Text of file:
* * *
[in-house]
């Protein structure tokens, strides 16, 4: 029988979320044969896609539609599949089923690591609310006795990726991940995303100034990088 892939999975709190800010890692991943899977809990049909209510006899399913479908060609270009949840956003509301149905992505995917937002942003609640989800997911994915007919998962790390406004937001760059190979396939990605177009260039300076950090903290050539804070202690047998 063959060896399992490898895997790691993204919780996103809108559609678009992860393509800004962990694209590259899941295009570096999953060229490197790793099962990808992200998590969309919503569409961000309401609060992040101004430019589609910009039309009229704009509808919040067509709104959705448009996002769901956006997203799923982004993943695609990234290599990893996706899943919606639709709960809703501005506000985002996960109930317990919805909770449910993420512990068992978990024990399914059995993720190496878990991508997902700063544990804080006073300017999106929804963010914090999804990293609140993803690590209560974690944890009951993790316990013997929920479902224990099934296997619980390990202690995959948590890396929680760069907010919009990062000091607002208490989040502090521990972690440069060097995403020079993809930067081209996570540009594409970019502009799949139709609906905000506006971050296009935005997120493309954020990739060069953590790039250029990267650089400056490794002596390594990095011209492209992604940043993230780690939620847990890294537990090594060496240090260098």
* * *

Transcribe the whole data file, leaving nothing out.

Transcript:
[in-house]
């Protein structure tokens, strides 16, 4: 029988979320044969896609539609599949089923690591609310006795990726991940995303100034990088 892939999975709190800010890692991943899977809990049909209510006899399913479908060609270009949840956003509301149905992505995917937002942003609640989800997911994915007919998962790390406004937001760059190979396939990605177009260039300076950090903290050539804070202690047998 063959060896399992490898895997790691993204919780996103809108559609678009992860393509800004962990694209590259899941295009570096999953060229490197790793099962990808992200998590969309919503569409961000309401609060992040101004430019589609910009039309009229704009509808919040067509709104959705448009996002769901956006997203799923982004993943695609990234290599990893996706899943919606639709709960809703501005506000985002996960109930317990919805909770449910993420512990068992978990024990399914059995993720190496878990991508997902700063544990804080006073300017999106929804963010914090999804990293609140993803690590209560974690944890009951993790316990013997929920479902224990099934296997619980390990202690995959948590890396929680760069907010919009990062000091607002208490989040502090521990972690440069060097995403020079993809930067081209996570540009594409970019502009799949139709609906905000506006971050296009935005997120493309954020990739060069953590790039250029990267650089400056490794002596390594990095011209492209992604940043993230780690939620847990890294537990090594060496240090260098």